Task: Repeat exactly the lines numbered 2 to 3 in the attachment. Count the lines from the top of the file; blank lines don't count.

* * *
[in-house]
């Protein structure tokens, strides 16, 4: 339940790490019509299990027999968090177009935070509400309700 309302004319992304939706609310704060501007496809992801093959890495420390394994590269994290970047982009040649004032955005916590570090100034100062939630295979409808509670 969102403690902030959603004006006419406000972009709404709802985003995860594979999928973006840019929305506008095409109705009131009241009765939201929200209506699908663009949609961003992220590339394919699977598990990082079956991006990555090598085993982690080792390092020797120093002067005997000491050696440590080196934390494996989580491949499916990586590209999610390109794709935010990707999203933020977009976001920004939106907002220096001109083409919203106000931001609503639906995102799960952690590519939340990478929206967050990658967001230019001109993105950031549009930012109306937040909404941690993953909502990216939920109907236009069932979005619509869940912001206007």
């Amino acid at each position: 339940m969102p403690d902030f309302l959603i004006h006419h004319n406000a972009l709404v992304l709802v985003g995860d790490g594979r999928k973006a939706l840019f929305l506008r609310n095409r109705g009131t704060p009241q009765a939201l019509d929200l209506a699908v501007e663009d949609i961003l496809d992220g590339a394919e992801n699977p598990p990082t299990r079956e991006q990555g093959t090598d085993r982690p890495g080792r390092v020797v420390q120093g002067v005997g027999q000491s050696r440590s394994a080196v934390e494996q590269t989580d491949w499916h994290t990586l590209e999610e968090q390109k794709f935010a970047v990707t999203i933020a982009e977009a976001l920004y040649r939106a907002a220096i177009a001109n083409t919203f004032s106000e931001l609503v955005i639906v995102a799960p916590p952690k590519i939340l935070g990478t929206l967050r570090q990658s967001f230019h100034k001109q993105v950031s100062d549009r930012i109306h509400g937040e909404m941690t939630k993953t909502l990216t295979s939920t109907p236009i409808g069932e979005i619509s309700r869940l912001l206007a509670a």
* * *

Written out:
């Protein structure tokens, strides 16, 4: 339940790490019509299990027999968090177009935070509400309700 309302004319992304939706609310704060501007496809992801093959890495420390394994590269994290970047982009040649004032955005916590570090100034100062939630295979409808509670 969102403690902030959603004006006419406000972009709404709802985003995860594979999928973006840019929305506008095409109705009131009241009765939201929200209506699908663009949609961003992220590339394919699977598990990082079956991006990555090598085993982690080792390092020797120093002067005997000491050696440590080196934390494996989580491949499916990586590209999610390109794709935010990707999203933020977009976001920004939106907002220096001109083409919203106000931001609503639906995102799960952690590519939340990478929206967050990658967001230019001109993105950031549009930012109306937040909404941690993953909502990216939920109907236009069932979005619509869940912001206007």
């Amino acid at each position: 339940m969102p403690d902030f309302l959603i004006h006419h004319n406000a972009l709404v992304l709802v985003g995860d790490g594979r999928k973006a939706l840019f929305l506008r609310n095409r109705g009131t704060p009241q009765a939201l019509d929200l209506a699908v501007e663009d949609i961003l496809d992220g590339a394919e992801n699977p598990p990082t299990r079956e991006q990555g093959t090598d085993r982690p890495g080792r390092v020797v420390q120093g002067v005997g027999q000491s050696r440590s394994a080196v934390e494996q590269t989580d491949w499916h994290t990586l590209e999610e968090q390109k794709f935010a970047v990707t999203i933020a982009e977009a976001l920004y040649r939106a907002a220096i177009a001109n083409t919203f004032s106000e931001l609503v955005i639906v995102a799960p916590p952690k590519i939340l935070g990478t929206l967050r570090q990658s967001f230019h100034k001109q993105v950031s100062d549009r930012i109306h509400g937040e909404m941690t939630k993953t909502l990216t295979s939920t109907p236009i409808g069932e979005i619509s309700r869940l912001l206007a509670a």